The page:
Concept: Business, Indigenous


Judith Bennett's The Wealth of the Solomons provides an excellent description of the limited development of indigenous business. The bigmen who became middlemen in the whaling era, and the 'passage masters' who controlled labour recruiting from the 1870s to the 1920s, could have developed into an entrepreneurial class. However, they were limited by the presence of the European and Chinese traders who ensured that any indigenous entrepreneurial spirit was stifled. The Chinese in particular undercut European traders and prospered, but this made it hard for any Solomon entrepreneur to survive. The Protectorate Government did nothing to encourage indigenous entrepreneurs until after the Second World War. There were some early successes. Early in the twentieth century, Peter Waitasu (q.v.) ran trading vessels out of Ugi, and Sango of Talise on the south coast of Guadalcanal had planted coconut groves and ran a few head of cattle. Langalanga Malaitans owned cutters and charged to take stevedores across to Tulagi to work on the visiting steamers. Burns Philp & Co. (q.v.) lent money to Langalanga Malaitans to buy boats to transport labour to Tulagi.

A few Solomon Islanders paid the necessary £10 to obtain hawker or store licenses. On Isabel and Malaita, the first indigenous store licenses were issued in 1933. On Isabel, ten were issued in 1934, seventeen the next year and fifty-two in 1937 along with similar numbers of hawker licenses. Isabel's people had also developed a considerable trade in trochus shell and used their boats to trade directly with Tulagi. In the Western District there was a combination of local trade in commodities with trade of export items, and, as in the Russell Islands, the people were able to sell produce to companies to feed plantation labourers. Savo people sold pigs to Nggela and Malaita, and Nggela people became middlemen in pig trading to Malaita, plus they provided shell for production of valuables in Langalanga Lagoon. In addition, Nggela people supplied food to Tulagi and worked as wharf labourers there.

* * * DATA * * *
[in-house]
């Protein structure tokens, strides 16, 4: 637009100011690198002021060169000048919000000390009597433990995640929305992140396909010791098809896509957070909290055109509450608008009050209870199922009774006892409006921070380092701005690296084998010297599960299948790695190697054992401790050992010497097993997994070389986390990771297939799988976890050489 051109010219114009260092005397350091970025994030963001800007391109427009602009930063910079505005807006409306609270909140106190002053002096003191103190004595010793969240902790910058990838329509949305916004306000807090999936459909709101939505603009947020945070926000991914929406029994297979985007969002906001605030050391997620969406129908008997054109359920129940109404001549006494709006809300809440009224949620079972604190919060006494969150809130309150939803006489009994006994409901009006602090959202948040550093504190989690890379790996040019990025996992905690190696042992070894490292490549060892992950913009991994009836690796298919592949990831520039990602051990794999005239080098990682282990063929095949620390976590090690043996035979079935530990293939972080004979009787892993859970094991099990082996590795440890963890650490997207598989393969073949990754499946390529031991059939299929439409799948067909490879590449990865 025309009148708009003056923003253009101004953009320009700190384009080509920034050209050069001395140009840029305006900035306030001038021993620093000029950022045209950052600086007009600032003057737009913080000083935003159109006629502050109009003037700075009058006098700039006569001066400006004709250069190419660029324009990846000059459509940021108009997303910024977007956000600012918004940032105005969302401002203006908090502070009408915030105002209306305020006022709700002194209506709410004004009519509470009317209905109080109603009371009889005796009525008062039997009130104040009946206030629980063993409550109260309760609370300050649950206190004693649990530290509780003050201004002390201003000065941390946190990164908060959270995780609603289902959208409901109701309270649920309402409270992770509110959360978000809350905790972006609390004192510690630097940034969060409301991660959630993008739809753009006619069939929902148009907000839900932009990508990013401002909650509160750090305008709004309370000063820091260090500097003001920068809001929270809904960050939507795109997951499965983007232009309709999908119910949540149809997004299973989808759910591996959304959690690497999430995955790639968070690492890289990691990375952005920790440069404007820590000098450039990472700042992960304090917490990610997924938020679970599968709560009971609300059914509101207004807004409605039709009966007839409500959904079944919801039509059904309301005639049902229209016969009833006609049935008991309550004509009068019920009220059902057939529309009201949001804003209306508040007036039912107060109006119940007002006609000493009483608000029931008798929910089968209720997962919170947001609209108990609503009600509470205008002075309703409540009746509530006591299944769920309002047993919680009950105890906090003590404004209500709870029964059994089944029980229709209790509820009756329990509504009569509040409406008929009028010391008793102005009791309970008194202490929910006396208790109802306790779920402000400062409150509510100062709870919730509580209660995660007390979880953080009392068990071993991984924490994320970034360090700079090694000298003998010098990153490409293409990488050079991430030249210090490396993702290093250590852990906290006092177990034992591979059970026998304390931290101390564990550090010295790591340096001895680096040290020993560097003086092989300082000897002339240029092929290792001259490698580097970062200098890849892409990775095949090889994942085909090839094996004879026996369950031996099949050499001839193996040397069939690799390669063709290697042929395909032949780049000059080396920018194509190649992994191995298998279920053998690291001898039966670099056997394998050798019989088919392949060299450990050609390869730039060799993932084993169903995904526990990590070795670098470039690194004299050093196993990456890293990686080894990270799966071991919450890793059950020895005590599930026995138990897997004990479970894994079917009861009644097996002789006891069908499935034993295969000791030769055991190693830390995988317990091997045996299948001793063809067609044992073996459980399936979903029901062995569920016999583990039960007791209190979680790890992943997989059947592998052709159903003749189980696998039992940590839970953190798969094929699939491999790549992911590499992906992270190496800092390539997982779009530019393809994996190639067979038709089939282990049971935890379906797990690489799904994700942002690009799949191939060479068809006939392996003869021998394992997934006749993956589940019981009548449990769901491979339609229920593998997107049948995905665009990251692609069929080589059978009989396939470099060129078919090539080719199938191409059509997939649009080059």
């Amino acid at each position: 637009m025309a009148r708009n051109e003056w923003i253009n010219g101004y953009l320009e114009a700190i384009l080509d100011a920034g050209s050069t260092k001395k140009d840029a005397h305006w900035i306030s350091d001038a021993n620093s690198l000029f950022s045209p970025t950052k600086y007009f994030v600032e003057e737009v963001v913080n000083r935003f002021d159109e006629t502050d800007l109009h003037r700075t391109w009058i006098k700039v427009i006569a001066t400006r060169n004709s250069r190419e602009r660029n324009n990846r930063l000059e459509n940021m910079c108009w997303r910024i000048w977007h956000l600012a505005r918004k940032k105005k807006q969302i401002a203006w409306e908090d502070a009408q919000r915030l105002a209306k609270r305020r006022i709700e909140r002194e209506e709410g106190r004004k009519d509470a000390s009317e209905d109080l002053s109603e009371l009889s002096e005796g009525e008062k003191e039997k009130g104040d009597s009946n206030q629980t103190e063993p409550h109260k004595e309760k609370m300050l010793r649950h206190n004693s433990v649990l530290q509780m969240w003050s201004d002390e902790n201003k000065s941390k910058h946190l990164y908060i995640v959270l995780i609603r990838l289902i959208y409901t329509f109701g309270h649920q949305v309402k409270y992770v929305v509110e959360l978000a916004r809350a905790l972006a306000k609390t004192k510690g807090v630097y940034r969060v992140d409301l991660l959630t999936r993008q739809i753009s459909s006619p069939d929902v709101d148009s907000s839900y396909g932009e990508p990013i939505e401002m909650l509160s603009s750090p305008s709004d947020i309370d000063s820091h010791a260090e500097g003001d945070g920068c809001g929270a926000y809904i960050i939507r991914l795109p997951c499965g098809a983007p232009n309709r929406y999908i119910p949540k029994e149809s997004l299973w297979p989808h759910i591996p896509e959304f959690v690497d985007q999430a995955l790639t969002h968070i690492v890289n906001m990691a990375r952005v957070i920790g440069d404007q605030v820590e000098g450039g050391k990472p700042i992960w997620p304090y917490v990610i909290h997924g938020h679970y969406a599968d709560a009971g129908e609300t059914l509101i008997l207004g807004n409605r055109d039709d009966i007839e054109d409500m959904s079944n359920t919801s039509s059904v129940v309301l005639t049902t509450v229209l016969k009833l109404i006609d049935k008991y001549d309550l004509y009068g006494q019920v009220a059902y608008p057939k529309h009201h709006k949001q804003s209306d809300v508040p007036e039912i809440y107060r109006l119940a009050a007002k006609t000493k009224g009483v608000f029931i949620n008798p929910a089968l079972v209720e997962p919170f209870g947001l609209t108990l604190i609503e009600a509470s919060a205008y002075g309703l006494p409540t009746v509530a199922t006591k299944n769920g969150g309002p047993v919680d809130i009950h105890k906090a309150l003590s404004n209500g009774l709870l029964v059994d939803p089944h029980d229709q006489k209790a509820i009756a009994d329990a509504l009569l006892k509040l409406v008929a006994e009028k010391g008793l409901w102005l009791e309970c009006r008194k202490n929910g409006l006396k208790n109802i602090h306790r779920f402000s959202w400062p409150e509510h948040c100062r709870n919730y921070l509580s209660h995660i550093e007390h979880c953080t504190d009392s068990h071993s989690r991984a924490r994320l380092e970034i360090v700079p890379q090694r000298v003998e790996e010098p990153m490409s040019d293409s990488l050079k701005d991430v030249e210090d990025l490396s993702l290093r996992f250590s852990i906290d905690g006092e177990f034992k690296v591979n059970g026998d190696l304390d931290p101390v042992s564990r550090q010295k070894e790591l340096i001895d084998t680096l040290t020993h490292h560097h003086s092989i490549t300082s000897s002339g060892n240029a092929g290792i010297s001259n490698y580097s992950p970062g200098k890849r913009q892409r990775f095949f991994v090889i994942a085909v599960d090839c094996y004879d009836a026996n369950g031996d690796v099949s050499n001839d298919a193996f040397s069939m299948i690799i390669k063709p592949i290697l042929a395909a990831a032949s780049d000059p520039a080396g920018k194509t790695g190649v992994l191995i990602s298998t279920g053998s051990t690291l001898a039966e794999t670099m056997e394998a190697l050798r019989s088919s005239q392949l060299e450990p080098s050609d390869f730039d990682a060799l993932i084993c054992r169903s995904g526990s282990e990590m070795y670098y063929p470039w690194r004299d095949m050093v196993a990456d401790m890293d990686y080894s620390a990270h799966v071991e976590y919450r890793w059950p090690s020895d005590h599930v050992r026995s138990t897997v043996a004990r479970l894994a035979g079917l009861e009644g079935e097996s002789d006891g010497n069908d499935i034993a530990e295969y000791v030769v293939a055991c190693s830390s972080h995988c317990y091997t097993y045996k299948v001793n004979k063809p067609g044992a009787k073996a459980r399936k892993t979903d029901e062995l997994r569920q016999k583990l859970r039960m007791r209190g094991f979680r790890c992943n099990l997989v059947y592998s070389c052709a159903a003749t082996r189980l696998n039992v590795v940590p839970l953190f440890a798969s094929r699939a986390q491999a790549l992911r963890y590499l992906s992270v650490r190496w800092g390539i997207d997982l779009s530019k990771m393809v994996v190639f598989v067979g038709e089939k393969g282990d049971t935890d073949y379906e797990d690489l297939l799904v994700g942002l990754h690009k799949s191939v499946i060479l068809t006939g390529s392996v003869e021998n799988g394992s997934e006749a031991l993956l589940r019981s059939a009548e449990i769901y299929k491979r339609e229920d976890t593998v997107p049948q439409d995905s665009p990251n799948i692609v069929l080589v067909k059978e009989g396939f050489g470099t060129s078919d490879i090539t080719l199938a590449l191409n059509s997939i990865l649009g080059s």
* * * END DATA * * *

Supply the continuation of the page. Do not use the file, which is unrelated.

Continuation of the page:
In the Shortlands, there were similar numbers of indigenous licensed traders as in Isabel but the strong presence of the Methodist Church in the New Georgia Islands, which also had trade stores, and of Chinese traders, held back similar development. Bennett notes that in the 1930s the six Chinese boats trading around Malaita left little scope for indigenous entrepreneurs. Enterprising men were absorbed into the Methodist Church networks. Local produce became available to ship in the mid-1930s and a Gizo Chinese trader provided local people credit to purchase cutters and auxiliary vessels, which linked in Roviana, Simbo and Kolombangara villagers to the New Georgia circuits. This was the first time credit facilities had been extended to Solomon Islanders, and it enabled them to cut out middlemen traders. Many began to prosper and they provided cheaper services to villagers, but there were always pressures from kin that could sap profits and energies. An indigenous trader-class developed in the 1930s, which owned trading and fishing vessels. In the western part of the Protectorate cash began to replace barter trade and trade in shell valuables. (Bennett 1987, 208-209, 252-257, 267-268)

Related Concepts

Published resources


  • Bennett, Judith A., Wealth of the Solomons: A History of a Pacific Archipelago, 1800-1978, University of Hawai'i Press, Honolulu, 1987. Details